# RMS in frequency domain using Plancherel theorem

I have an acceleration measurement in x, y and z direction, i.e. three vectors each of length 3000.

$$x = [x_{1}, x_{2}, x_{3},...,x_{3000}]$$ $$y = [y_{1}, y_{2}, y_{3},...,y_{3000}]$$ $$z = [z_{1}, z_{2}, z_{3},...,z_{3000}]$$

Currently I'm taking the RMS of x, y and z then I'm calculating the FFT. This produces a vector of length 3000.

$$RMS = [\sqrt{x_{1}^2 + y_{1}^2 + z_{1}^2}, \sqrt{x_{2}^2 + y_{2}^2 + z_{2}^2},...,\sqrt{x_{3000}^2 + y_{3000}^2 + z_{3000}^2}]$$

I've now read that it is also possible to apply the RMS in frequency domain then using the Plancherel theorem which states that:

$$\sum_{n=0}^{N-1}|x_{n}|^2 = \frac{1}{N}\sum_{k=0}^{N-1}|X_{k}|^2$$

if $$X_{k}$$ is the FFT of $$x_{n}$$.

As far as I understand it this would produce a single output for my three vectors of length 3000. Is that correct? Is there a possiblity to compute the RMS in frequency domain and getting a vector of length 3000?

• I’m not aware of an RMS measurement for multidimensional signals, so I feel like its mostly up to you to decide how you want to do it. But your controlling equations seem sensible. I could well be off base though. Feb 24, 2021 at 2:03

The array $$[\sqrt{x_{1}^2 + y_{1}^2 + z_{1}^2}, \sqrt{x_{2}^2 + y_{2}^2 + z_{2}^2},...,\sqrt{x_{3000}^2 + y_{3000}^2 + z_{3000}^2}]$$ is a vector of the Euclidean lengths of 3000 3D-space vectors.

The designation RMS (root mean square) is usually used for the square root of the arithmetic mean of the squares of serial values of the same kind. It is not used to designate the value $$\sqrt{x^2 + y^2 + z^2}$$, which is called the space vector length. The values used for RMS calculation can be received from a series of measurements of the same observable. The components of a 3D vector are not three instances of measurement of an observable; in fact, these vector components are viewed as three observables: the x component, the y component, and the z component.

You have 3000 samples from a series of measurements of acceleration, each instance of measurement produces three vector components of a 3D acceleration vector. When calculating RMS, you iterate over individual items which you select from a vector of measurement samples -- selecting one sample of a total of 3000 samples, squaring the selected item value, summing up these squares in the course of iteration -- then you divide the total sum by the number of samples (3000 here), and finally calculate the square root. You calculate three RMS values: an RMS for the x component of the selected acceleration vector, an RMS for the y component of the same vector, and an RMS for the z component of the same selected vector, like this: $$RMS_x = \sqrt{{1\over N}\sum_{n=0}^{N-1}x_{n}^2}; \, RMS_y = \sqrt{{1\over N}\sum_{n=0}^{N-1}y_{n}^2}; \, RMS_z = \sqrt{{1\over N}\sum_{n=0}^{N-1}z_{n}^2}$$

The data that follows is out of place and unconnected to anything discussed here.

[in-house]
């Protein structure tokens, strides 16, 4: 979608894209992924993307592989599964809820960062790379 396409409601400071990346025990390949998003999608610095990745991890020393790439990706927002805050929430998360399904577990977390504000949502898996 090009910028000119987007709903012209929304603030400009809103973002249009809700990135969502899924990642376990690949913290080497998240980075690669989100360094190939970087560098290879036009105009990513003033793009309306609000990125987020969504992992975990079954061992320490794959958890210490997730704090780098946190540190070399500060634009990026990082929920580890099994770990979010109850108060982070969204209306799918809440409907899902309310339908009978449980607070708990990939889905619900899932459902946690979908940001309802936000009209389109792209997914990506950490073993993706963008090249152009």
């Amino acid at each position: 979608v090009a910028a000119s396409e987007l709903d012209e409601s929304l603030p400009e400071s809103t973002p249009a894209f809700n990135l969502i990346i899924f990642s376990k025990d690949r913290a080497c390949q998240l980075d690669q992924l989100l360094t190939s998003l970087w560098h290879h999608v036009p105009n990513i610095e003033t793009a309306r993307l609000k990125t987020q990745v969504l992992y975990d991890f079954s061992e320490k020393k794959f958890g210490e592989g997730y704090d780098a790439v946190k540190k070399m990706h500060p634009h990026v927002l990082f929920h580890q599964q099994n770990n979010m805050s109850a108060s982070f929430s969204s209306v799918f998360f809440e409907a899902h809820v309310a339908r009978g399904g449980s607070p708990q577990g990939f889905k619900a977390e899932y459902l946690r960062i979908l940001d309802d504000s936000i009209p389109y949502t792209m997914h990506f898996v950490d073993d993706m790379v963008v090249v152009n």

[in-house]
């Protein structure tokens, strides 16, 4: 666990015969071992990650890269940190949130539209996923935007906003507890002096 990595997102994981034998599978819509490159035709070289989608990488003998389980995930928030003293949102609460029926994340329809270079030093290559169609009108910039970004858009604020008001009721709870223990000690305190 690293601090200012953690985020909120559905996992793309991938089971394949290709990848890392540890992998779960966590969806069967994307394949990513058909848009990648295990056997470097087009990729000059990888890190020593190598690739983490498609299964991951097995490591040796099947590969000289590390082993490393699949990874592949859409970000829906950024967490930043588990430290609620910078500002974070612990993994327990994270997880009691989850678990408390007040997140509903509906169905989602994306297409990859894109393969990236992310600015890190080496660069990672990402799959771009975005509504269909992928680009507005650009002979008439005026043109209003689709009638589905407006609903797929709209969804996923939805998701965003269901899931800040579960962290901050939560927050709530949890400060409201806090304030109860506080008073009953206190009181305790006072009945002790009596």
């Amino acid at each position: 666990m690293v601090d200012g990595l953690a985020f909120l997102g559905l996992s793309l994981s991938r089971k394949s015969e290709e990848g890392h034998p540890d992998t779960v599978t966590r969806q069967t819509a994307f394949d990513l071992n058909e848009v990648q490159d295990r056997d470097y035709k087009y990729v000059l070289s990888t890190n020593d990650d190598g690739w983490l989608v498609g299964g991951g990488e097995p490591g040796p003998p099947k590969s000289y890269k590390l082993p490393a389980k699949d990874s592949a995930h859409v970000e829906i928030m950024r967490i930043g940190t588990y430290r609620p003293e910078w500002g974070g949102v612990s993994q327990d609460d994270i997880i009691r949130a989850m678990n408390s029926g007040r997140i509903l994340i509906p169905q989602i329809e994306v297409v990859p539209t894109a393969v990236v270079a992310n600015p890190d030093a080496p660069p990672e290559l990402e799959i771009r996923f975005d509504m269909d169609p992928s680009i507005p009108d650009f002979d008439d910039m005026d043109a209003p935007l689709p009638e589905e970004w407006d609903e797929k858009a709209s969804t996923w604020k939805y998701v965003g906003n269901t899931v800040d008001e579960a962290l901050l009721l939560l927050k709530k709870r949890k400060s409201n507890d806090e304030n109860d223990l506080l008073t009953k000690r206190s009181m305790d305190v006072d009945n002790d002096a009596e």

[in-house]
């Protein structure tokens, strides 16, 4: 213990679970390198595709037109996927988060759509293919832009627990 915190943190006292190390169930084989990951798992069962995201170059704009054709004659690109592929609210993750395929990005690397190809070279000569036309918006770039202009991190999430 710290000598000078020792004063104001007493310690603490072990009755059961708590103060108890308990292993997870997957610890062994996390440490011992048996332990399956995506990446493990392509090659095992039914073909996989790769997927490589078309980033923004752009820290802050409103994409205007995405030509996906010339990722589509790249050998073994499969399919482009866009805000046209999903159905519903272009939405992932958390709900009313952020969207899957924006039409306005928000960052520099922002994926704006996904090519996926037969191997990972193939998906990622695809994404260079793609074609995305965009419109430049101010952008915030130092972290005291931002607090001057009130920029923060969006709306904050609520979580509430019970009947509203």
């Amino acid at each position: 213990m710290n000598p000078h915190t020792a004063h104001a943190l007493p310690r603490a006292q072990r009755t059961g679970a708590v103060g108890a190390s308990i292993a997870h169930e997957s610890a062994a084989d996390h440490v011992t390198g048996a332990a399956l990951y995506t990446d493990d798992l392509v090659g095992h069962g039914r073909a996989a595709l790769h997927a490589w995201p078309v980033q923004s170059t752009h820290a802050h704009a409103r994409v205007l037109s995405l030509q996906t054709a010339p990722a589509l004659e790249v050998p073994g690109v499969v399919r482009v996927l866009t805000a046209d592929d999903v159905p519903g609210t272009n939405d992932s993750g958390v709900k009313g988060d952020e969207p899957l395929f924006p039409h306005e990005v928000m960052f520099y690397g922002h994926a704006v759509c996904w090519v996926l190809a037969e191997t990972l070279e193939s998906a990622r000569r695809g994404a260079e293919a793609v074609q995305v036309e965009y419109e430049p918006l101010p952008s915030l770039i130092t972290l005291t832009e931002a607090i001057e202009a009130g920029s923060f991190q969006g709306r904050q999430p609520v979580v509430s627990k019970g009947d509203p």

These $$RMS_{x,y,z}$$ components are components of a root-mean-squared acceleration vector, $$\overrightarrow {RMS} = [RMS_x, RMS_y, RMS_z]$$

FFT and the Plancherel theorem may or may not be required for processing of your data, dependent on what processing you are going to do on the measurement data.

Notice the usage of the word vector for two different entities: the vector as an element of generalized vector space (as a set of subsequent samples from a waveform) versus the Euclidean vector (a directed segment). See https://en.wikipedia.org/wiki/Vector_(mathematics_and_physics).

It may happen that you need to compute the RMS of acceleration vector lengths, irrespective to acceleration direction in space. If this is the case, the formula is $$RMS_{scalar} = \sqrt{{1\over N}\sum_{n=0}^{N-1}(x_{n}^2 + y_{n}^2 + z_{n}^2)}$$

subscript scalar means that, unlike $$\overrightarrow {RMS}$$, $$RMS_{scalar}$$ it is not a vector. Notice also that $$RMS_{scalar} = \sqrt{RMS_x^2 + RMS_y^2 + RMS_z^2}$$